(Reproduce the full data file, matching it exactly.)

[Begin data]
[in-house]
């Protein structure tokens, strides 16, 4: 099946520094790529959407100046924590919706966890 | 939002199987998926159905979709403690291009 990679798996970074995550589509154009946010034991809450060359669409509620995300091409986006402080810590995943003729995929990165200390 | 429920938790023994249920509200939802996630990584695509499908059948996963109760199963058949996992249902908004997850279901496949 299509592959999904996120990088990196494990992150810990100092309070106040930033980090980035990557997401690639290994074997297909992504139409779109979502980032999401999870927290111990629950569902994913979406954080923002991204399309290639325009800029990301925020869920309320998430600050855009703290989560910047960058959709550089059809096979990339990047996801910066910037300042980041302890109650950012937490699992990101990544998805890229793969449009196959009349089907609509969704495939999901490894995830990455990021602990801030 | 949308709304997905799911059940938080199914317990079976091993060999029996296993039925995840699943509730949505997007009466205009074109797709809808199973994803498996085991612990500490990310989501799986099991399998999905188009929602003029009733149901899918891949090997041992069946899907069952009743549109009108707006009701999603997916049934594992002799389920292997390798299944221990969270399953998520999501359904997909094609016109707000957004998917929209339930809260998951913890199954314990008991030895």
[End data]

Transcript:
[in-house]
């Protein structure tokens, strides 16, 4: 099946520094790529959407100046924590919706966890 | 939002199987998926159905979709403690291009 990679798996970074995550589509154009946010034991809450060359669409509620995300091409986006402080810590995943003729995929990165200390 | 429920938790023994249920509200939802996630990584695509499908059948996963109760199963058949996992249902908004997850279901496949 299509592959999904996120990088990196494990992150810990100092309070106040930033980090980035990557997401690639290994074997297909992504139409779109979502980032999401999870927290111990629950569902994913979406954080923002991204399309290639325009800029990301925020869920309320998430600050855009703290989560910047960058959709550089059809096979990339990047996801910066910037300042980041302890109650950012937490699992990101990544998805890229793969449009196959009349089907609509969704495939999901490894995830990455990021602990801030 | 949308709304997905799911059940938080199914317990079976091993060999029996296993039925995840699943509730949505997007009466205009074109797709809808199973994803498996085991612990500490990310989501799986099991399998999905188009929602003029009733149901899918891949090997041992069946899907069952009743549109009108707006009701999603997916049934594992002799389920292997390798299944221990969270399953998520999501359904997909094609016109707000957004998917929209339930809260998951913890199954314990008991030895």